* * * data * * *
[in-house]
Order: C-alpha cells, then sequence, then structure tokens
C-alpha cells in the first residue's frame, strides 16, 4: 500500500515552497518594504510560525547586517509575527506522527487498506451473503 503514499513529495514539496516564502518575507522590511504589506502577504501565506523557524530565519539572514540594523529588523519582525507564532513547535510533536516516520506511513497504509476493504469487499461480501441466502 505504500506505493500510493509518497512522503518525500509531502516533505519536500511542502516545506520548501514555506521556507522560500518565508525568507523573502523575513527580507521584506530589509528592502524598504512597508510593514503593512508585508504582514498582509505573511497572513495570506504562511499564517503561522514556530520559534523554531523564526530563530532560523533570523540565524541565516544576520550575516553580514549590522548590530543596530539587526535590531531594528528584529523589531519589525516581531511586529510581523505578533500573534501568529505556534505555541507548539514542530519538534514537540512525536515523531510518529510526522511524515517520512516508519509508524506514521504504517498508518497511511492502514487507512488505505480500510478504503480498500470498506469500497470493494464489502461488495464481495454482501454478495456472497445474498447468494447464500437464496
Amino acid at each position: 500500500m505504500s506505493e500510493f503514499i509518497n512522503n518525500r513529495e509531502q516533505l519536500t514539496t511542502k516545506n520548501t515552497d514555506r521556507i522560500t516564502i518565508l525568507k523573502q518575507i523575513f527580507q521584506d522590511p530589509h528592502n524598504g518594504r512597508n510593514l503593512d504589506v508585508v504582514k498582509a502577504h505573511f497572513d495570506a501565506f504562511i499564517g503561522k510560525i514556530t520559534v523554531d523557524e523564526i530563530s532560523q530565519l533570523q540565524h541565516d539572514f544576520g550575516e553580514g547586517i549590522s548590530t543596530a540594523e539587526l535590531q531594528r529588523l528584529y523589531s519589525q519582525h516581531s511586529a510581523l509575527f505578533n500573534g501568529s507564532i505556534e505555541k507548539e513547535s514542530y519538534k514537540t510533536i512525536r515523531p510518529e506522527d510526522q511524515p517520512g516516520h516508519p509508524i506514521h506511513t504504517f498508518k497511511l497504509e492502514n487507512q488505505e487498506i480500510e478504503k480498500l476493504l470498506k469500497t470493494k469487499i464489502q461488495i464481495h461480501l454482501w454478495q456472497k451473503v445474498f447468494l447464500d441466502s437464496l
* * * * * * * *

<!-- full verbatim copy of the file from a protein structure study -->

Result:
[in-house]
Order: C-alpha cells, then sequence, then structure tokens
C-alpha cells in the first residue's frame, strides 16, 4: 500500500515552497518594504510560525547586517509575527506522527487498506451473503 503514499513529495514539496516564502518575507522590511504589506502577504501565506523557524530565519539572514540594523529588523519582525507564532513547535510533536516516520506511513497504509476493504469487499461480501441466502 505504500506505493500510493509518497512522503518525500509531502516533505519536500511542502516545506520548501514555506521556507522560500518565508525568507523573502523575513527580507521584506530589509528592502524598504512597508510593514503593512508585508504582514498582509505573511497572513495570506504562511499564517503561522514556530520559534523554531523564526530563530532560523533570523540565524541565516544576520550575516553580514549590522548590530543596530539587526535590531531594528528584529523589531519589525516581531511586529510581523505578533500573534501568529505556534505555541507548539514542530519538534514537540512525536515523531510518529510526522511524515517520512516508519509508524506514521504504517498508518497511511492502514487507512488505505480500510478504503480498500470498506469500497470493494464489502461488495464481495454482501454478495456472497445474498447468494447464500437464496
Amino acid at each position: 500500500m505504500s506505493e500510493f503514499i509518497n512522503n518525500r513529495e509531502q516533505l519536500t514539496t511542502k516545506n520548501t515552497d514555506r521556507i522560500t516564502i518565508l525568507k523573502q518575507i523575513f527580507q521584506d522590511p530589509h528592502n524598504g518594504r512597508n510593514l503593512d504589506v508585508v504582514k498582509a502577504h505573511f497572513d495570506a501565506f504562511i499564517g503561522k510560525i514556530t520559534v523554531d523557524e523564526i530563530s532560523q530565519l533570523q540565524h541565516d539572514f544576520g550575516e553580514g547586517i549590522s548590530t543596530a540594523e539587526l535590531q531594528r529588523l528584529y523589531s519589525q519582525h516581531s511586529a510581523l509575527f505578533n500573534g501568529s507564532i505556534e505555541k507548539e513547535s514542530y519538534k514537540t510533536i512525536r515523531p510518529e506522527d510526522q511524515p517520512g516516520h516508519p509508524i506514521h506511513t504504517f498508518k497511511l497504509e492502514n487507512q488505505e487498506i480500510e478504503k480498500l476493504l470498506k469500497t470493494k469487499i464489502q461488495i464481495h461480501l454482501w454478495q456472497k451473503v445474498f447468494l447464500d441466502s437464496l